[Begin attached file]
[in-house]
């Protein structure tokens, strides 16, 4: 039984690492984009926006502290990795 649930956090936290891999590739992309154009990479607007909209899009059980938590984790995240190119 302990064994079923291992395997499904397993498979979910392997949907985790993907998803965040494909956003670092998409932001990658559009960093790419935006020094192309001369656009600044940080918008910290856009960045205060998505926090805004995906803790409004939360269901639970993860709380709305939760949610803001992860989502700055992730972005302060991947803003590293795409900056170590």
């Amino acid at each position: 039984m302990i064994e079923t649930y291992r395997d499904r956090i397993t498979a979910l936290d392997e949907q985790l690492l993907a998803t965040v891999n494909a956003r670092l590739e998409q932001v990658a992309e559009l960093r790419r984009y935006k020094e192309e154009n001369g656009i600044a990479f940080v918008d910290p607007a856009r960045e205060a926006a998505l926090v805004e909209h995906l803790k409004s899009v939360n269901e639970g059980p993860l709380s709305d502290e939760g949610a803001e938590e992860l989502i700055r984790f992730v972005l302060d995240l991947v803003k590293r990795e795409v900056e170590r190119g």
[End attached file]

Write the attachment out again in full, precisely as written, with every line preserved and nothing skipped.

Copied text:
[in-house]
């Protein structure tokens, strides 16, 4: 039984690492984009926006502290990795 649930956090936290891999590739992309154009990479607007909209899009059980938590984790995240190119 302990064994079923291992395997499904397993498979979910392997949907985790993907998803965040494909956003670092998409932001990658559009960093790419935006020094192309001369656009600044940080918008910290856009960045205060998505926090805004995906803790409004939360269901639970993860709380709305939760949610803001992860989502700055992730972005302060991947803003590293795409900056170590």
């Amino acid at each position: 039984m302990i064994e079923t649930y291992r395997d499904r956090i397993t498979a979910l936290d392997e949907q985790l690492l993907a998803t965040v891999n494909a956003r670092l590739e998409q932001v990658a992309e559009l960093r790419r984009y935006k020094e192309e154009n001369g656009i600044a990479f940080v918008d910290p607007a856009r960045e205060a926006a998505l926090v805004e909209h995906l803790k409004s899009v939360n269901e639970g059980p993860l709380s709305d502290e939760g949610a803001e938590e992860l989502i700055r984790f992730v972005l302060d995240l991947v803003k590293r990795e795409v900056e170590r190119g």